A man who threw scalding water from a kettle at a policeman in a racist incident leaving him with horrific facial injuries has avoided jailed.
When Mala opened the door, he twice threw boiling liquid at an officer and racially abused him and made threats to kill. He used water from a kettle and cups of tea in the assault which was also aimed at a second officer.
Mala was then arrested by at around 12.30pm on July 1, 2022.
He appeared at Uxbridge Magistrates’ Court on December 7 where he pleaded guilty to two counts of assault on an emergency services worker and one count of a racially or religiously aggravated public order offence.
Mala, of no fixed address, was sentenced to a total of 26 weeks’ imprisonment, suspended for 24 months, and ordered to pay a total of £500 compensation.
The sentence he received caused outrage on social media with some calling it “absolutely disgusting”.
When the Lady Margaret Policing Team tweeted details of the crime, author Phil Cleary replied: “This should be appealed. Where is the deterrence?”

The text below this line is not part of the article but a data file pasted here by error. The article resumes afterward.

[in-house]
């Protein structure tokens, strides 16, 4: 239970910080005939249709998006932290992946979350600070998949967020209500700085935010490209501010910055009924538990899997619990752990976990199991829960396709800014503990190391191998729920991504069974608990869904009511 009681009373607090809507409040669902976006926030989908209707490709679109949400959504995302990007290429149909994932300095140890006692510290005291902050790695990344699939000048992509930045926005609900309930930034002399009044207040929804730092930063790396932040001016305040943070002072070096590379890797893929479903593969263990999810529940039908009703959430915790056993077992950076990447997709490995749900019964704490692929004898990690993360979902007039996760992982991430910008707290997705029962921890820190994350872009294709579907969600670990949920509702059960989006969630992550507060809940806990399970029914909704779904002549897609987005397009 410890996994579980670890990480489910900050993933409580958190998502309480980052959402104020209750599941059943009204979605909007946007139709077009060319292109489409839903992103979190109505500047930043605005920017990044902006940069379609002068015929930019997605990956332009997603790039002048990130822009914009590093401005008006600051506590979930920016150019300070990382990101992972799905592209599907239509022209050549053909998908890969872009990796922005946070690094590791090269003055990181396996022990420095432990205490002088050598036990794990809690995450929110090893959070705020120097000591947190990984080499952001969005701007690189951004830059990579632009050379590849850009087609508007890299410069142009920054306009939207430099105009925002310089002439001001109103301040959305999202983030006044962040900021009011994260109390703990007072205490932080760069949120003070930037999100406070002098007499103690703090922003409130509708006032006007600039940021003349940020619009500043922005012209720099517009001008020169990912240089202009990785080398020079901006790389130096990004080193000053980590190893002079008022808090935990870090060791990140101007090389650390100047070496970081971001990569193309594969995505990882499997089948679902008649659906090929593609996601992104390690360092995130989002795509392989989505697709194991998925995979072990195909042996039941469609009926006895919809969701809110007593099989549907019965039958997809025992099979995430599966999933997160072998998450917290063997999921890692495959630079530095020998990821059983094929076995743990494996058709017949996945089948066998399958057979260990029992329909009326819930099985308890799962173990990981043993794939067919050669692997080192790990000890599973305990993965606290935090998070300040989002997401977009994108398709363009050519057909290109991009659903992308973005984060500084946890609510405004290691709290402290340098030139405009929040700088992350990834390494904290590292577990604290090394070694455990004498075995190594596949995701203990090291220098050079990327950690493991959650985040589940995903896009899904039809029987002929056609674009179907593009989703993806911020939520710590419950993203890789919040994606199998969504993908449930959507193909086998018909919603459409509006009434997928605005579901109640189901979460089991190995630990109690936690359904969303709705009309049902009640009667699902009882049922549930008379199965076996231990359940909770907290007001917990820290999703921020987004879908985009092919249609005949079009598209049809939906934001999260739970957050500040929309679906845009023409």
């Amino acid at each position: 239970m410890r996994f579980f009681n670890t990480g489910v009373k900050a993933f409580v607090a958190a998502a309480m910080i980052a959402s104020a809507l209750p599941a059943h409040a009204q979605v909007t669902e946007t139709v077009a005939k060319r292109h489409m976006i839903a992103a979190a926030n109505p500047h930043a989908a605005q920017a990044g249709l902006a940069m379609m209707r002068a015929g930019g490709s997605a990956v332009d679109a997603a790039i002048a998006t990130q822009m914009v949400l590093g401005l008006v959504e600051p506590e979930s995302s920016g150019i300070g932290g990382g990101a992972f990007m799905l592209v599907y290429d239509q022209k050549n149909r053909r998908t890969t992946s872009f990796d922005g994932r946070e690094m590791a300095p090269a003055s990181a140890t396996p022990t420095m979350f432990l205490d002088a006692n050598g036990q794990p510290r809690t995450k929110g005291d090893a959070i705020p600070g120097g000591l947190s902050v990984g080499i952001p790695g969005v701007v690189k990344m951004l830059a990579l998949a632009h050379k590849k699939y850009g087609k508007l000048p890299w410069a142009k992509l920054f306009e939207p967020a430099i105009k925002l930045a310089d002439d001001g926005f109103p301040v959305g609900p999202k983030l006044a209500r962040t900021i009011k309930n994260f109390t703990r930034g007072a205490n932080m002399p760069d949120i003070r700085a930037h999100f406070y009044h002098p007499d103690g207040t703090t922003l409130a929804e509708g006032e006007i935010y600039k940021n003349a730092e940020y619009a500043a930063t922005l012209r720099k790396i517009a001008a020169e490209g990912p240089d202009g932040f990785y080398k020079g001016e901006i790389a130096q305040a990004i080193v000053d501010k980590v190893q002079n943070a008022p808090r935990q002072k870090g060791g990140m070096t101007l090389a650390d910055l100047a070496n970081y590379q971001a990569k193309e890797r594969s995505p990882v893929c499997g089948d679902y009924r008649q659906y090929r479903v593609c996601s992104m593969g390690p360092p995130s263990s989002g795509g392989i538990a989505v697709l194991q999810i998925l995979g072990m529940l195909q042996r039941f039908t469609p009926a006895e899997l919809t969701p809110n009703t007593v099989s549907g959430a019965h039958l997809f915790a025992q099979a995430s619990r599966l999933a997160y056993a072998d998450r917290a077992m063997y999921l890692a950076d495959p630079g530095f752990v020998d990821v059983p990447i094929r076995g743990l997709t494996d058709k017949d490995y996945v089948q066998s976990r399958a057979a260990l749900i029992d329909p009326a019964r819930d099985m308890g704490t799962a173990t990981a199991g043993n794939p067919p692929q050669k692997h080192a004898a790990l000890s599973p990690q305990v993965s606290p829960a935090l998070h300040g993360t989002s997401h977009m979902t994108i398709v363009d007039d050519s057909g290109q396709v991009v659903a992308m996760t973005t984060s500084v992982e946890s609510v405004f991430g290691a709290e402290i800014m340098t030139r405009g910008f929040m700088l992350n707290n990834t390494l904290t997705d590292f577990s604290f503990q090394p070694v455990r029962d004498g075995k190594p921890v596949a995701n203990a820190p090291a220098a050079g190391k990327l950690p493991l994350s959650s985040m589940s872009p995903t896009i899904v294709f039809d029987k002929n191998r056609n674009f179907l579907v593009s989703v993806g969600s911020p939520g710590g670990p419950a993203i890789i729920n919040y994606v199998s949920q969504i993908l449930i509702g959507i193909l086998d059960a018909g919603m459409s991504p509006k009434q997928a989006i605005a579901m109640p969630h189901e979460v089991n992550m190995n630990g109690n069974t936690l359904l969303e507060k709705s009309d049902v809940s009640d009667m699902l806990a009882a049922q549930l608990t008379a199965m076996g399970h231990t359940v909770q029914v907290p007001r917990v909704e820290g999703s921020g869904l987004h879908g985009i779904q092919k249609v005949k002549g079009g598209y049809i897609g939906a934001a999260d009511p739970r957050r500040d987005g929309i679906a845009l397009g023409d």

One officer replied: “A suspended sentence for that? Shocking work from the courts once again. Hoping your officers recover quickly.”
A former senior Metropolitan Police officer also said: “You cannot do this to any member of the emergency services and get away with it. Something is seriously wrong with the judicial system if sentencing is so lenient.”
A spokesperson for the Metropolitan Police said they were “considering their options” after the sentencing.
They added: “All too often officers suffer assaults, threats and abuse on duty. There are an average of 135 physical assaults against Met officers and staff every week. Every assault is shocking and can have devastating consequences for the victim. These offences must be taken seriously.
“Sentencing is a matter for the courts and is out of the hands of officers. However we recognise the strong views that have been shared in relation to the decision to suspend the sentence in this case.
“In reaching their decisions, the courts take into account a number of factors including but not limited to any previous criminal history, the timing of any guilty pleas and information put forward by agencies including social services and probation.
“In this case consideration was also given to medical reports that were ordered by the court prior to sentencing to provide information on Mala’s mental health.
“We are in touch with the Crown Prosecution Service to fully understand the factors that led to this sentencing decision and to consider what, if any, further representations may need to be made.”